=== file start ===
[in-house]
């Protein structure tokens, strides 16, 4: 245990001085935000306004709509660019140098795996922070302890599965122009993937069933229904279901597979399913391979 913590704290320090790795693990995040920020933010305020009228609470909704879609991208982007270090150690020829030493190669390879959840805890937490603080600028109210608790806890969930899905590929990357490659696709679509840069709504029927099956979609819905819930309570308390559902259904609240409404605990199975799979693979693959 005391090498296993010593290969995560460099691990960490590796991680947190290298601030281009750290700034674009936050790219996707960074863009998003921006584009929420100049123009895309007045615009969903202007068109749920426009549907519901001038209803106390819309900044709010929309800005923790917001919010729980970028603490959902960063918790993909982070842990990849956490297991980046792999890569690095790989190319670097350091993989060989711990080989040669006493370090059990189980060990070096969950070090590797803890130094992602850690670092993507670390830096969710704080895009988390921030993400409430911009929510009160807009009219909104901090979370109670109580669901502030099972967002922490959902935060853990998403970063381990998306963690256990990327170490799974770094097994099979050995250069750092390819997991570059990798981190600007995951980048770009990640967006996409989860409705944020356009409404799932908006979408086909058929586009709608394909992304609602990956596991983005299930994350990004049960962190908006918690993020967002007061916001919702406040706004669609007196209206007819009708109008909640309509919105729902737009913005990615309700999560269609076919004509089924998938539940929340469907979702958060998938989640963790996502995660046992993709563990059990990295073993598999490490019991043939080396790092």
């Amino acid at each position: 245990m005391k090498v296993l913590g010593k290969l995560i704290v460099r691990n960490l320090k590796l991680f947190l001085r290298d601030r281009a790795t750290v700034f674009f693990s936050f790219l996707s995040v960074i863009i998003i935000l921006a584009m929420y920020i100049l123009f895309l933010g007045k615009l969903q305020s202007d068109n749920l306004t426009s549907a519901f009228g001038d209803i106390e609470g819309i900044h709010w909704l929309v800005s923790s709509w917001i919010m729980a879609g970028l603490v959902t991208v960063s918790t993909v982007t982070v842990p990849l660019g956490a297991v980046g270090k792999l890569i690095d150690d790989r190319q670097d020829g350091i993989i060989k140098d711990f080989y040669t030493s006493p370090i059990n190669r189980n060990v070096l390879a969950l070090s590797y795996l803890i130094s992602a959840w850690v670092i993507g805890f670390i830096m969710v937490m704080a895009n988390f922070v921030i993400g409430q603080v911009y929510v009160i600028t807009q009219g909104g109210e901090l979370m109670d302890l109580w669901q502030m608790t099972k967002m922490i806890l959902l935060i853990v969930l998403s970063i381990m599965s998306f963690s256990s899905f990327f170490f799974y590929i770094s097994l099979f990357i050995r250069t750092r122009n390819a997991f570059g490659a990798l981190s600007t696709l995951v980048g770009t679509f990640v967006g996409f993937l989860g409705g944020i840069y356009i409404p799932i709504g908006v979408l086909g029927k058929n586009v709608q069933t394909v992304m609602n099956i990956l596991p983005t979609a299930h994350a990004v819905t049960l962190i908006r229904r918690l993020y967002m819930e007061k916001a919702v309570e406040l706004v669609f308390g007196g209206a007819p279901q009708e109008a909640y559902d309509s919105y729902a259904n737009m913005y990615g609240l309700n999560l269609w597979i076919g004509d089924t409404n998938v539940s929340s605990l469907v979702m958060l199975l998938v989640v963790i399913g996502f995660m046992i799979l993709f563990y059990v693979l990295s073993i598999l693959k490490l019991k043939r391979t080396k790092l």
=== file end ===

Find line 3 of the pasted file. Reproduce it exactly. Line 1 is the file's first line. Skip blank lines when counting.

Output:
């Amino acid at each position: 245990m005391k090498v296993l913590g010593k290969l995560i704290v460099r691990n960490l320090k590796l991680f947190l001085r290298d601030r281009a790795t750290v700034f674009f693990s936050f790219l996707s995040v960074i863009i998003i935000l921006a584009m929420y920020i100049l123009f895309l933010g007045k615009l969903q305020s202007d068109n749920l306004t426009s549907a519901f009228g001038d209803i106390e609470g819309i900044h709010w909704l929309v800005s923790s709509w917001i919010m729980a879609g970028l603490v959902t991208v960063s918790t993909v982007t982070v842990p990849l660019g956490a297991v980046g270090k792999l890569i690095d150690d790989r190319q670097d020829g350091i993989i060989k140098d711990f080989y040669t030493s006493p370090i059990n190669r189980n060990v070096l390879a969950l070090s590797y795996l803890i130094s992602a959840w850690v670092i993507g805890f670390i830096m969710v937490m704080a895009n988390f922070v921030i993400g409430q603080v911009y929510v009160i600028t807009q009219g909104g109210e901090l979370m109670d302890l109580w669901q502030m608790t099972k967002m922490i806890l959902l935060i853990v969930l998403s970063i381990m599965s998306f963690s256990s899905f990327f170490f799974y590929i770094s097994l099979f990357i050995r250069t750092r122009n390819a997991f570059g490659a990798l981190s600007t696709l995951v980048g770009t679509f990640v967006g996409f993937l989860g409705g944020i840069y356009i409404p799932i709504g908006v979408l086909g029927k058929n586009v709608q069933t394909v992304m609602n099956i990956l596991p983005t979609a299930h994350a990004v819905t049960l962190i908006r229904r918690l993020y967002m819930e007061k916001a919702v309570e406040l706004v669609f308390g007196g209206a007819p279901q009708e109008a909640y559902d309509s919105y729902a259904n737009m913005y990615g609240l309700n999560l269609w597979i076919g004509d089924t409404n998938v539940s929340s605990l469907v979702m958060l199975l998938v989640v963790i399913g996502f995660m046992i799979l993709f563990y059990v693979l990295s073993i598999l693959k490490l019991k043939r391979t080396k790092l």